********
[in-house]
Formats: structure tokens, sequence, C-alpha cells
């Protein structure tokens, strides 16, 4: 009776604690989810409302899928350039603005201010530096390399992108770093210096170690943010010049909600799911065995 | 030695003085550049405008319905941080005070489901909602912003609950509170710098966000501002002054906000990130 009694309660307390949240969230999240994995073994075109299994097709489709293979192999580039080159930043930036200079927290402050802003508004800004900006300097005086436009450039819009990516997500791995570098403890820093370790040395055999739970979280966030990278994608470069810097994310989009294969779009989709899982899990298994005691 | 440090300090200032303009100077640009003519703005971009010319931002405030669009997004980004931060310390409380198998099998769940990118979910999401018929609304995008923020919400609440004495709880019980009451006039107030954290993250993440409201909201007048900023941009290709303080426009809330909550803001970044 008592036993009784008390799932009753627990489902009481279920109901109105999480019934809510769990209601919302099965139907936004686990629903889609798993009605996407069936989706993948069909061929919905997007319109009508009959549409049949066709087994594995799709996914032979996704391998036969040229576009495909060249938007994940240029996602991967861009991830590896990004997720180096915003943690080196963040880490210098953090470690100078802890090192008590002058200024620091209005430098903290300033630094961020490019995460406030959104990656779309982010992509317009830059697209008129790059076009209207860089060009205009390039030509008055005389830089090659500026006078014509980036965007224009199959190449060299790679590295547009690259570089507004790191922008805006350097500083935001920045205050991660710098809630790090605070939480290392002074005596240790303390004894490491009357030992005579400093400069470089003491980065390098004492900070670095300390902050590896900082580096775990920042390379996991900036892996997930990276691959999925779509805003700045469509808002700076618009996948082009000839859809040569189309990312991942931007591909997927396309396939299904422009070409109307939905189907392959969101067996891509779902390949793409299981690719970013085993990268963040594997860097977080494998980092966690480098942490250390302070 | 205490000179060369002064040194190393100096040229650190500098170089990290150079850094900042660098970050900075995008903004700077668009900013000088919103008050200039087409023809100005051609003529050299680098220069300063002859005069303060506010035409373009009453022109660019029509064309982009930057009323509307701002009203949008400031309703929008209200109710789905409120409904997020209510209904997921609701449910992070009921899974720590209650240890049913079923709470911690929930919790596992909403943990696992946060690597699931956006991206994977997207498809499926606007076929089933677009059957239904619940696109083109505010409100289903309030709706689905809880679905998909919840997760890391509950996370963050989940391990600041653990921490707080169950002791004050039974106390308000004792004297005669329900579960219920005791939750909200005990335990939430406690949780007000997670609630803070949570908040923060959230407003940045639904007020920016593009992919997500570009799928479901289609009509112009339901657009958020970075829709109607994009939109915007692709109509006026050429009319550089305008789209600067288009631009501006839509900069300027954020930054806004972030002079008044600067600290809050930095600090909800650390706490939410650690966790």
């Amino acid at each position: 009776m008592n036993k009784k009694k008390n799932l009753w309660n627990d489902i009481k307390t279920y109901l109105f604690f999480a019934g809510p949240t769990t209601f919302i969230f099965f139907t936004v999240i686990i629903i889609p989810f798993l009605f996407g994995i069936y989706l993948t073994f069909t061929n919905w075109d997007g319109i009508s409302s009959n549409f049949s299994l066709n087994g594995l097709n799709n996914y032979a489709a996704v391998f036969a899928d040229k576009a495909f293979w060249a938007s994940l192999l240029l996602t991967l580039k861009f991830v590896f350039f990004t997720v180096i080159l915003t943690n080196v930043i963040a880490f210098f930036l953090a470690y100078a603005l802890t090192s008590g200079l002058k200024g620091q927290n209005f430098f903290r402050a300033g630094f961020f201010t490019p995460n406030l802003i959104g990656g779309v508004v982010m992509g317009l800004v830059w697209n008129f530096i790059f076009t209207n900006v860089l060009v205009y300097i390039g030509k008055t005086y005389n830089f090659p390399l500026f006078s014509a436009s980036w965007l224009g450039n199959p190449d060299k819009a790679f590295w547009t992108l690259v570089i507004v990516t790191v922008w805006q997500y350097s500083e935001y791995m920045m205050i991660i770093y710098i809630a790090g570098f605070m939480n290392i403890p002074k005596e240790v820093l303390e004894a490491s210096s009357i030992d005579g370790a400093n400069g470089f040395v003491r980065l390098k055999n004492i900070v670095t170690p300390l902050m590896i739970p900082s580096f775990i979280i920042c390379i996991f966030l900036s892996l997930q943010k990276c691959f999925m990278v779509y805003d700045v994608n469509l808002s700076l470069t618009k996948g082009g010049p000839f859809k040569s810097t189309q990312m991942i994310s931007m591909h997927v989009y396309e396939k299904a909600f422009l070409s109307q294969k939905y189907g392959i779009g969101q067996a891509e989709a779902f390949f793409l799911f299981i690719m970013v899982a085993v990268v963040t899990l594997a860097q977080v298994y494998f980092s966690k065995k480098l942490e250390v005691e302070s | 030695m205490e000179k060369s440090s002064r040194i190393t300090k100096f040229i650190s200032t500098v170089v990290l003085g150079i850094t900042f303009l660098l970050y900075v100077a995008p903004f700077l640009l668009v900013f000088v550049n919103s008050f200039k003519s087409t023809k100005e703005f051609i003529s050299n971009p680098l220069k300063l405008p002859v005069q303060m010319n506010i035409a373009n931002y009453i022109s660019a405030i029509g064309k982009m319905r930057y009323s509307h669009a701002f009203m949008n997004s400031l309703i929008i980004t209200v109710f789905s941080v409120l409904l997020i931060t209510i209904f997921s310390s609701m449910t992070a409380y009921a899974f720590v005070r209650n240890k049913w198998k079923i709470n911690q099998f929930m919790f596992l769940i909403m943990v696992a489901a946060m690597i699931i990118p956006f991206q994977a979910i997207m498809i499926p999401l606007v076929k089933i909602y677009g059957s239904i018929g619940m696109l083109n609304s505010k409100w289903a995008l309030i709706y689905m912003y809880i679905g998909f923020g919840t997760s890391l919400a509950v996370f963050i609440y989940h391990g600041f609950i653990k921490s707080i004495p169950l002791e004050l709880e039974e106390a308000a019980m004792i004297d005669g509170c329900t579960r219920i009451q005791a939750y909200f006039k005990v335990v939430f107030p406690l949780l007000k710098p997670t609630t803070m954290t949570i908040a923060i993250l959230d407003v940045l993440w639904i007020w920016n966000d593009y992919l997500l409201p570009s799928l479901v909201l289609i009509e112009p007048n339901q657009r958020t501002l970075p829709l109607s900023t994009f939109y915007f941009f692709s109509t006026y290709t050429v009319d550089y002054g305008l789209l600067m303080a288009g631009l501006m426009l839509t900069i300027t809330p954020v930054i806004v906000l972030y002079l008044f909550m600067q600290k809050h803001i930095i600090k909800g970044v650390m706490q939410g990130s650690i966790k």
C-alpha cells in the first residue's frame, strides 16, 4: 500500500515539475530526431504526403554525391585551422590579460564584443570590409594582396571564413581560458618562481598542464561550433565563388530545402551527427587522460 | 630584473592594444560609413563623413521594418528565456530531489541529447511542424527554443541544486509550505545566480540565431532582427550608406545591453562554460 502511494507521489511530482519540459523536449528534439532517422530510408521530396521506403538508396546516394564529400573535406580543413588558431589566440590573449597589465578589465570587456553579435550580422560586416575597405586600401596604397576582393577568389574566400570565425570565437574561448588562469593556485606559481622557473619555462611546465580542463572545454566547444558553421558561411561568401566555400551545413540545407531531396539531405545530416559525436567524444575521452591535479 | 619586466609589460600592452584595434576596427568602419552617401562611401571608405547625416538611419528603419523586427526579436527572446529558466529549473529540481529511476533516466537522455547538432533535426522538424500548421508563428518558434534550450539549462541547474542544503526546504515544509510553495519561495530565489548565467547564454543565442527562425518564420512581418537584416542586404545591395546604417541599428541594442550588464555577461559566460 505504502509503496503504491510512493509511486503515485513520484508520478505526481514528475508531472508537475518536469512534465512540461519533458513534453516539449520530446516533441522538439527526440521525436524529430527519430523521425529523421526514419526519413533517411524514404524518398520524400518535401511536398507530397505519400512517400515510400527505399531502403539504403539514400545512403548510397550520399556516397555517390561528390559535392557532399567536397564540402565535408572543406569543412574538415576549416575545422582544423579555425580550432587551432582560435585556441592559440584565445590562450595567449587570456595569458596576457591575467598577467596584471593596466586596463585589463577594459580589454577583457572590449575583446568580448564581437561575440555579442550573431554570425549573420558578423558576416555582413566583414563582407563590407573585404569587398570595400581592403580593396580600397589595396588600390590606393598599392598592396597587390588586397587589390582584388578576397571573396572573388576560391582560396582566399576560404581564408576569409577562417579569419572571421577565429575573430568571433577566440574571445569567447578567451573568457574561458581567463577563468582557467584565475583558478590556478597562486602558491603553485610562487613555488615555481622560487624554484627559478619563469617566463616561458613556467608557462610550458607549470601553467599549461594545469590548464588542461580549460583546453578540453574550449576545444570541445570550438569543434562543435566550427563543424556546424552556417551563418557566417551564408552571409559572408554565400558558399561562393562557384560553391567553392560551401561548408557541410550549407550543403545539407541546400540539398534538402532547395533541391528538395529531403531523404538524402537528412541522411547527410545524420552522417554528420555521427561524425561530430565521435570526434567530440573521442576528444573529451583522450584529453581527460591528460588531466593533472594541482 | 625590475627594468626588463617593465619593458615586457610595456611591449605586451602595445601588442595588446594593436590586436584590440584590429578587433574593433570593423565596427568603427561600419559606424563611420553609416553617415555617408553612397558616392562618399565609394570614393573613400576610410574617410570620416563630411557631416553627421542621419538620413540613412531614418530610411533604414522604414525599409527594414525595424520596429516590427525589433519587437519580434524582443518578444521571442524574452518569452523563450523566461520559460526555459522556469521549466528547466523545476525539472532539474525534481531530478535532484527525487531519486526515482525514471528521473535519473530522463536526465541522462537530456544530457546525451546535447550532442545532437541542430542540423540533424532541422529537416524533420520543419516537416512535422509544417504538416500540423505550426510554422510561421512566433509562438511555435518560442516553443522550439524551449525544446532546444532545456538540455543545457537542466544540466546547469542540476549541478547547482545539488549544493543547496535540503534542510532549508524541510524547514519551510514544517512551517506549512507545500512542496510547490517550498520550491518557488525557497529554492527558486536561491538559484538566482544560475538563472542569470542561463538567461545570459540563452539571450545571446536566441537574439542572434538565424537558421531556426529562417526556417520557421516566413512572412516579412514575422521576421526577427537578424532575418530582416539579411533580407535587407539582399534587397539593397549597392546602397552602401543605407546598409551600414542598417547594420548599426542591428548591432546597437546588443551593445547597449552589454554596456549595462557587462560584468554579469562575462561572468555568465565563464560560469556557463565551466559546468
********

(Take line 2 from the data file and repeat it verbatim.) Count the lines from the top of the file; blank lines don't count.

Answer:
Formats: structure tokens, sequence, C-alpha cells